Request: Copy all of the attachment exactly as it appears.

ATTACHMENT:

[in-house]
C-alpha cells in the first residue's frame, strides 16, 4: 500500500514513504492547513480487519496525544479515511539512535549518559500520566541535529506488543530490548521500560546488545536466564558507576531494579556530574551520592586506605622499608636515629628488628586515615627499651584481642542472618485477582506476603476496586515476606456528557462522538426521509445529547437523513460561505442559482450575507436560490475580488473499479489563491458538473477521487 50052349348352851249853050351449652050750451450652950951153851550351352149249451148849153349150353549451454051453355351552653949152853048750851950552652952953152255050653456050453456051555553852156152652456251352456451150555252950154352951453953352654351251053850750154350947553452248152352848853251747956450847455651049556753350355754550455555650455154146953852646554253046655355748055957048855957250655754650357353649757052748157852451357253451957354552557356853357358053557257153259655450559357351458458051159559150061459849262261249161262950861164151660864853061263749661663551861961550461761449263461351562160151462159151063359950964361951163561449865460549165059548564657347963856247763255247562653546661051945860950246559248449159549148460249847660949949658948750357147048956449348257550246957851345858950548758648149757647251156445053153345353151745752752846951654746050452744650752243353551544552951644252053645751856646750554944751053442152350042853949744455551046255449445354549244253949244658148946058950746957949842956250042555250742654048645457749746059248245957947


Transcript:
[in-house]
C-alpha cells in the first residue's frame, strides 16, 4: 500500500514513504492547513480487519496525544479515511539512535549518559500520566541535529506488543530490548521500560546488545536466564558507576531494579556530574551520592586506605622499608636515629628488628586515615627499651584481642542472618485477582506476603476496586515476606456528557462522538426521509445529547437523513460561505442559482450575507436560490475580488473499479489563491458538473477521487 50052349348352851249853050351449652050750451450652950951153851550351352149249451148849153349150353549451454051453355351552653949152853048750851950552652952953152255050653456050453456051555553852156152652456251352456451150555252950154352951453953352654351251053850750154350947553452248152352848853251747956450847455651049556753350355754550455555650455154146953852646554253046655355748055957048855957250655754650357353649757052748157852451357253451957354552557356853357358053557257153259655450559357351458458051159559150061459849262261249161262950861164151660864853061263749661663551861961550461761449263461351562160151462159151063359950964361951163561449865460549165059548564657347963856247763255247562653546661051945860950246559248449159549148460249847660949949658948750357147048956449348257550246957851345858950548758648149757647251156445053153345353151745752752846951654746050452744650752243353551544552951644252053645751856646750554944751053442152350042853949744455551046255449445354549244253949244658148946058950746957949842956250042555250742654048645457749746059248245957947